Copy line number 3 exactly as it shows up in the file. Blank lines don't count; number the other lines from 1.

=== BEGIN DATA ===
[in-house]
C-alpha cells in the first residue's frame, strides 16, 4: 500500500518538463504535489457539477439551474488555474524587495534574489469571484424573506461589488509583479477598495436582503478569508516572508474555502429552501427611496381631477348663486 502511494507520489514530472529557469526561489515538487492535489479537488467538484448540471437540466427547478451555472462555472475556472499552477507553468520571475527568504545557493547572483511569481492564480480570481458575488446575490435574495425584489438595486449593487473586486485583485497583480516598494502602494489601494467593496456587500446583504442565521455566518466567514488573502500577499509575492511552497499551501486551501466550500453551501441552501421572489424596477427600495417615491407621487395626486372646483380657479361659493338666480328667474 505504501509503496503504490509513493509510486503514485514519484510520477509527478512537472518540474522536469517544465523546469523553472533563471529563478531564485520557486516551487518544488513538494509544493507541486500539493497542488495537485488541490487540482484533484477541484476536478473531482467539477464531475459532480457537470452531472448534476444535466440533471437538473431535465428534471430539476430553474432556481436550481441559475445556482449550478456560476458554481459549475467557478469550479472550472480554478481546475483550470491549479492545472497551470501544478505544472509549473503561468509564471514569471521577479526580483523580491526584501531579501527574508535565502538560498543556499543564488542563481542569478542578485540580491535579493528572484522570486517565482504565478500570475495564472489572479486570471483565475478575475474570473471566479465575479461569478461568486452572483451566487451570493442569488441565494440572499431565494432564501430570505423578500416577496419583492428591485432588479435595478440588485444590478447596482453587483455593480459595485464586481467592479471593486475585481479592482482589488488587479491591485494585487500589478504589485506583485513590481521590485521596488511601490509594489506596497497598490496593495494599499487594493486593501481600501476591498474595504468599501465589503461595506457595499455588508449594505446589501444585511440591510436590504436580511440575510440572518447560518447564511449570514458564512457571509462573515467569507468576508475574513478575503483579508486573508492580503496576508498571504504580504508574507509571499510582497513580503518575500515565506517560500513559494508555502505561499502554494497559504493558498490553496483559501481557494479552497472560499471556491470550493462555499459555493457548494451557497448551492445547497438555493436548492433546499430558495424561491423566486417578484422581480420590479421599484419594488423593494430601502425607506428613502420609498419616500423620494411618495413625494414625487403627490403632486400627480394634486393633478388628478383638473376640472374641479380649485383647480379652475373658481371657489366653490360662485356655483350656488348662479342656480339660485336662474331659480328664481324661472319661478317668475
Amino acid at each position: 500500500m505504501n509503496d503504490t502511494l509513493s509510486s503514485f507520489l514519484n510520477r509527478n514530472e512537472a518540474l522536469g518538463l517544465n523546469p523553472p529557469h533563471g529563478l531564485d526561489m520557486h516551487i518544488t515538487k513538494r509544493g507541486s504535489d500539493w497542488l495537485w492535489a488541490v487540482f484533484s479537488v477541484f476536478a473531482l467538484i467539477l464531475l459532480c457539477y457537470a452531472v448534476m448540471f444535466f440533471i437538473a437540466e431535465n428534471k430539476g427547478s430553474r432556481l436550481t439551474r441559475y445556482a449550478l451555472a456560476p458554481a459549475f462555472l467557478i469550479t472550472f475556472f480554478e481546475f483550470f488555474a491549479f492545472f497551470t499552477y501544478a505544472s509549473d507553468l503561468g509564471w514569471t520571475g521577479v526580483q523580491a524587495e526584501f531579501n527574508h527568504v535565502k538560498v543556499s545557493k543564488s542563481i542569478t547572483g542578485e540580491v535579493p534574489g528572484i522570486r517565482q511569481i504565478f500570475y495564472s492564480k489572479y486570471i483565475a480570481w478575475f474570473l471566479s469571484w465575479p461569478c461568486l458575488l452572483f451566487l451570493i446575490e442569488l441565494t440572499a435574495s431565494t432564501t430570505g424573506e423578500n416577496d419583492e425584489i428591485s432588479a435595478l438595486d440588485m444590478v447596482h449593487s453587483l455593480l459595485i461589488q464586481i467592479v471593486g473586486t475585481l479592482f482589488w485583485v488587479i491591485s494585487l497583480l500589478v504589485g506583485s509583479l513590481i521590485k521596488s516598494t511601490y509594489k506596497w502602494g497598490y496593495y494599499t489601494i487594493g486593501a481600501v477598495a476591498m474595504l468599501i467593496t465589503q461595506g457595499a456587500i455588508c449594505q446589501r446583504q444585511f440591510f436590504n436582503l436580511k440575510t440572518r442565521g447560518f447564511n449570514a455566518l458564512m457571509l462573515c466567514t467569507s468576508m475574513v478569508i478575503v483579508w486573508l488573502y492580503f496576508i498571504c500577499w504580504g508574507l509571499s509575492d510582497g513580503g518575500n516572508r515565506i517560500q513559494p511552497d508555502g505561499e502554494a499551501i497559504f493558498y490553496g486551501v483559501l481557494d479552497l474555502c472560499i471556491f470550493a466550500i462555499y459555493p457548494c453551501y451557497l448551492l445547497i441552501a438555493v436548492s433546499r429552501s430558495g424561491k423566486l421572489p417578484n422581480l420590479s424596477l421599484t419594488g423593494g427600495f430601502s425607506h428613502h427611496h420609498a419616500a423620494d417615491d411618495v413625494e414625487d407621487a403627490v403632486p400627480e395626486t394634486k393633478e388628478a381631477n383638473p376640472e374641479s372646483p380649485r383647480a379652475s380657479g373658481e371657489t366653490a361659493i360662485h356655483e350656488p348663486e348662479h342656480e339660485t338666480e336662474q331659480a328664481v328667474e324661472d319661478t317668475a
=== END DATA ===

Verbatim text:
Amino acid at each position: 500500500m505504501n509503496d503504490t502511494l509513493s509510486s503514485f507520489l514519484n510520477r509527478n514530472e512537472a518540474l522536469g518538463l517544465n523546469p523553472p529557469h533563471g529563478l531564485d526561489m520557486h516551487i518544488t515538487k513538494r509544493g507541486s504535489d500539493w497542488l495537485w492535489a488541490v487540482f484533484s479537488v477541484f476536478a473531482l467538484i467539477l464531475l459532480c457539477y457537470a452531472v448534476m448540471f444535466f440533471i437538473a437540466e431535465n428534471k430539476g427547478s430553474r432556481l436550481t439551474r441559475y445556482a449550478l451555472a456560476p458554481a459549475f462555472l467557478i469550479t472550472f475556472f480554478e481546475f483550470f488555474a491549479f492545472f497551470t499552477y501544478a505544472s509549473d507553468l503561468g509564471w514569471t520571475g521577479v526580483q523580491a524587495e526584501f531579501n527574508h527568504v535565502k538560498v543556499s545557493k543564488s542563481i542569478t547572483g542578485e540580491v535579493p534574489g528572484i522570486r517565482q511569481i504565478f500570475y495564472s492564480k489572479y486570471i483565475a480570481w478575475f474570473l471566479s469571484w465575479p461569478c461568486l458575488l452572483f451566487l451570493i446575490e442569488l441565494t440572499a435574495s431565494t432564501t430570505g424573506e423578500n416577496d419583492e425584489i428591485s432588479a435595478l438595486d440588485m444590478v447596482h449593487s453587483l455593480l459595485i461589488q464586481i467592479v471593486g473586486t475585481l479592482f482589488w485583485v488587479i491591485s494585487l497583480l500589478v504589485g506583485s509583479l513590481i521590485k521596488s516598494t511601490y509594489k506596497w502602494g497598490y496593495y494599499t489601494i487594493g486593501a481600501v477598495a476591498m474595504l468599501i467593496t465589503q461595506g457595499a456587500i455588508c449594505q446589501r446583504q444585511f440591510f436590504n436582503l436580511k440575510t440572518r442565521g447560518f447564511n449570514a455566518l458564512m457571509l462573515c466567514t467569507s468576508m475574513v478569508i478575503v483579508w486573508l488573502y492580503f496576508i498571504c500577499w504580504g508574507l509571499s509575492d510582497g513580503g518575500n516572508r515565506i517560500q513559494p511552497d508555502g505561499e502554494a499551501i497559504f493558498y490553496g486551501v483559501l481557494d479552497l474555502c472560499i471556491f470550493a466550500i462555499y459555493p457548494c453551501y451557497l448551492l445547497i441552501a438555493v436548492s433546499r429552501s430558495g424561491k423566486l421572489p417578484n422581480l420590479s424596477l421599484t419594488g423593494g427600495f430601502s425607506h428613502h427611496h420609498a419616500a423620494d417615491d411618495v413625494e414625487d407621487a403627490v403632486p400627480e395626486t394634486k393633478e388628478a381631477n383638473p376640472e374641479s372646483p380649485r383647480a379652475s380657479g373658481e371657489t366653490a361659493i360662485h356655483e350656488p348663486e348662479h342656480e339660485t338666480e336662474q331659480a328664481v328667474e324661472d319661478t317668475a